Brothers Sam and Oliver Miller from York cycle 100 miles in tribute to their dad, Martyn

Boys ride 100 miles in cycle tribute to dad

Sam, front left, and Oliver Miller with members of the York Cycleworks team, from back left, Andrew Windrum, Sid Manson, Andy Fraser and Sam Streeton

Sam and Oliver’s dad Martyn Miller

First published in News York Press: Photograph of the Author by , Senior reporter

TWO brothers organised a 100-mile cycling challenge at their school in memory of their much-loved dad who died of cancer last September.

Sam and Oliver Miller, along with pupils, parents and teachers at Huntington Primary School, defied yesterday’s torrential rain to pedal 100 miles between them by doing laps of the school playground.

Their father, Martyn Miller, who died only six weeks after being diagnosed with cancer, was a keen cyclist and worked at York Cycleworks, in Lawrence Street, for 15 years.

The 42-year-old had been due to complete the York 100 Bike Ride last August – but was too ill to take part.

As a result, Sam, ten, and Oliver, seven, came up with the idea of teaming up with their friends to cycle the 100 miles for him.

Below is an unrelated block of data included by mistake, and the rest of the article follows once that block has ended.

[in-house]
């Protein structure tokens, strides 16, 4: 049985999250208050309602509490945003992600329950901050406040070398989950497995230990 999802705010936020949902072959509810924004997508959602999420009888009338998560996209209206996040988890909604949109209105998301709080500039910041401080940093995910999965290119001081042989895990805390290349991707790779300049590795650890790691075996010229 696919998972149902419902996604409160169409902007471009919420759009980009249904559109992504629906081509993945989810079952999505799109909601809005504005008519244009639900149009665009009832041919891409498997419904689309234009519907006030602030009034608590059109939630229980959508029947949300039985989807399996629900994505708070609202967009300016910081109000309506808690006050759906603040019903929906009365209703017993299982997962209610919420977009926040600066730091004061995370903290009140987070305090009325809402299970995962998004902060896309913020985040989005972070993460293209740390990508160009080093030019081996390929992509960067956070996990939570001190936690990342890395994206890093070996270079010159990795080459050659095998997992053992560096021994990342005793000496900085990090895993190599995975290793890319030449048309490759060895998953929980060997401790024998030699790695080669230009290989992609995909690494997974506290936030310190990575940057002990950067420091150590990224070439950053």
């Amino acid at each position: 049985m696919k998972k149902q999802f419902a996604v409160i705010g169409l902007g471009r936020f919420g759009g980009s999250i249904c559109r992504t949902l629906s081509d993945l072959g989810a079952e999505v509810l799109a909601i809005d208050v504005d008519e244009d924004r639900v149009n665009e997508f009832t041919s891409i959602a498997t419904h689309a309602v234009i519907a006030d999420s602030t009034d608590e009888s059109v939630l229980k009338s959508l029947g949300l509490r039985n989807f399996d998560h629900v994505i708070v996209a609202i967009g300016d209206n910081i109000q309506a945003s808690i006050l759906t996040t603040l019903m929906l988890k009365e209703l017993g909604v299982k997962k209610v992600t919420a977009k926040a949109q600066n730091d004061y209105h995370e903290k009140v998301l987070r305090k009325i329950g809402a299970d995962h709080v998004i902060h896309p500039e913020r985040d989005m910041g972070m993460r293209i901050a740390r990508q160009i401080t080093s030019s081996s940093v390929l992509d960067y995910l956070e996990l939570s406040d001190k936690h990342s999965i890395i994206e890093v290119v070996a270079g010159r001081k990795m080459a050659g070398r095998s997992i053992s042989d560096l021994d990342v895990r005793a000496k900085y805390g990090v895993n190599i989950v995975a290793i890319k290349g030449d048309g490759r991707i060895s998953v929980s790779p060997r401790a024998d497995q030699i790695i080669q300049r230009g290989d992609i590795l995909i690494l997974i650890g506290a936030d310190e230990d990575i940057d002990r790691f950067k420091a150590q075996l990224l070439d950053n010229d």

Sam said: “Last year my dad died of cancer, so we are doing a 100-mile bike ride for him because he liked cycling. I think he would be really proud.”

The school’s Parent-Teacher Association helped the two brothers organise the sponsored event, which was in aid of Macmillan Cancer Support.

Head teacher Ann McKeown said: “It’s great that the boys wanted to do this to keep their father’s memory alive and it’s great that they are supported by our PTA and all the other children in our school.

“They want to raise as much money as possible for Macmillan, which helps families like their own who are going through such a dreadful time.”

Staff at York Cycleworks also attended the event to help the children reach their 100-mile goal.

Andy Fraser said: “Martyn was our colleague, but he was also a really good mate. He was an extremely funny man and one of the things I remember him for was his ability to re-enact scenes from Monty Python in the shop.

“He was a really good mechanic and a very good talker. People would buy something in the shop just to stop him talking. He could also eat 200 Jaffa cakes in one sitting.”

Huntington Primary School would like to thank Sainsbury’s in Monks Cross for donating fruit for the children to enjoy after their cycling efforts.

Comments (1)

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9:07am Sat 27 Feb 10

Havingamoan says...

Well done everyone, Martyn was very lucky to have such a lovely caring family, he would have been very proud.
Well done everyone, Martyn was very lucky to have such a lovely caring family, he would have been very proud. Havingamoan
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